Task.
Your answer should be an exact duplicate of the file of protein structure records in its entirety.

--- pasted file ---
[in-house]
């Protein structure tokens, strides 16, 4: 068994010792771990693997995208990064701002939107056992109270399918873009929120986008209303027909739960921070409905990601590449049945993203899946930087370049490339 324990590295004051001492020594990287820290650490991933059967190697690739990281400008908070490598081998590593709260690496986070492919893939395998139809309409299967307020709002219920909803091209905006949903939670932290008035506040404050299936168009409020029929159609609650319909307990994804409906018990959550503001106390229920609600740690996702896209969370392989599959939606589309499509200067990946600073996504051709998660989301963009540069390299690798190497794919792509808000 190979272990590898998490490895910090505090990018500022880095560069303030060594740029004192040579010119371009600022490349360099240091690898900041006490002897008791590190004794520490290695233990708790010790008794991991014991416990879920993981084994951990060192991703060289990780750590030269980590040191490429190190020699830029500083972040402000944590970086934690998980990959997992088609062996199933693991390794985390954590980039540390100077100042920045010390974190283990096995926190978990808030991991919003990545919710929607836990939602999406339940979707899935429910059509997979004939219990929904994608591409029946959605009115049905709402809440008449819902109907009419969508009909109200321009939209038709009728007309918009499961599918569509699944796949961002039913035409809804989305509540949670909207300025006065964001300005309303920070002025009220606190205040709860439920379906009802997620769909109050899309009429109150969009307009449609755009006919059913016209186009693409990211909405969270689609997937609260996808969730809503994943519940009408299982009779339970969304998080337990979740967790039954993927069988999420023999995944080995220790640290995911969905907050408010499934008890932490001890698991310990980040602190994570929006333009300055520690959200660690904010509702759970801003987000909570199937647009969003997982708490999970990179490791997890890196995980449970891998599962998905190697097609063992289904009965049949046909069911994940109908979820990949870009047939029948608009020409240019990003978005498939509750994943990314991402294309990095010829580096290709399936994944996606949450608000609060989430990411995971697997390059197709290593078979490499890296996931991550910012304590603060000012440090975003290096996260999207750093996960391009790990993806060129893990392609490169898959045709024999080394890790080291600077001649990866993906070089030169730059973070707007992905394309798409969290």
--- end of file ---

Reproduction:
[in-house]
């Protein structure tokens, strides 16, 4: 068994010792771990693997995208990064701002939107056992109270399918873009929120986008209303027909739960921070409905990601590449049945993203899946930087370049490339 324990590295004051001492020594990287820290650490991933059967190697690739990281400008908070490598081998590593709260690496986070492919893939395998139809309409299967307020709002219920909803091209905006949903939670932290008035506040404050299936168009409020029929159609609650319909307990994804409906018990959550503001106390229920609600740690996702896209969370392989599959939606589309499509200067990946600073996504051709998660989301963009540069390299690798190497794919792509808000 190979272990590898998490490895910090505090990018500022880095560069303030060594740029004192040579010119371009600022490349360099240091690898900041006490002897008791590190004794520490290695233990708790010790008794991991014991416990879920993981084994951990060192991703060289990780750590030269980590040191490429190190020699830029500083972040402000944590970086934690998980990959997992088609062996199933693991390794985390954590980039540390100077100042920045010390974190283990096995926190978990808030991991919003990545919710929607836990939602999406339940979707899935429910059509997979004939219990929904994608591409029946959605009115049905709402809440008449819902109907009419969508009909109200321009939209038709009728007309918009499961599918569509699944796949961002039913035409809804989305509540949670909207300025006065964001300005309303920070002025009220606190205040709860439920379906009802997620769909109050899309009429109150969009307009449609755009006919059913016209186009693409990211909405969270689609997937609260996808969730809503994943519940009408299982009779339970969304998080337990979740967790039954993927069988999420023999995944080995220790640290995911969905907050408010499934008890932490001890698991310990980040602190994570929006333009300055520690959200660690904010509702759970801003987000909570199937647009969003997982708490999970990179490791997890890196995980449970891998599962998905190697097609063992289904009965049949046909069911994940109908979820990949870009047939029948608009020409240019990003978005498939509750994943990314991402294309990095010829580096290709399936994944996606949450608000609060989430990411995971697997390059197709290593078979490499890296996931991550910012304590603060000012440090975003290096996260999207750093996960391009790990993806060129893990392609490169898959045709024999080394890790080291600077001649990866993906070089030169730059973070707007992905394309798409969290």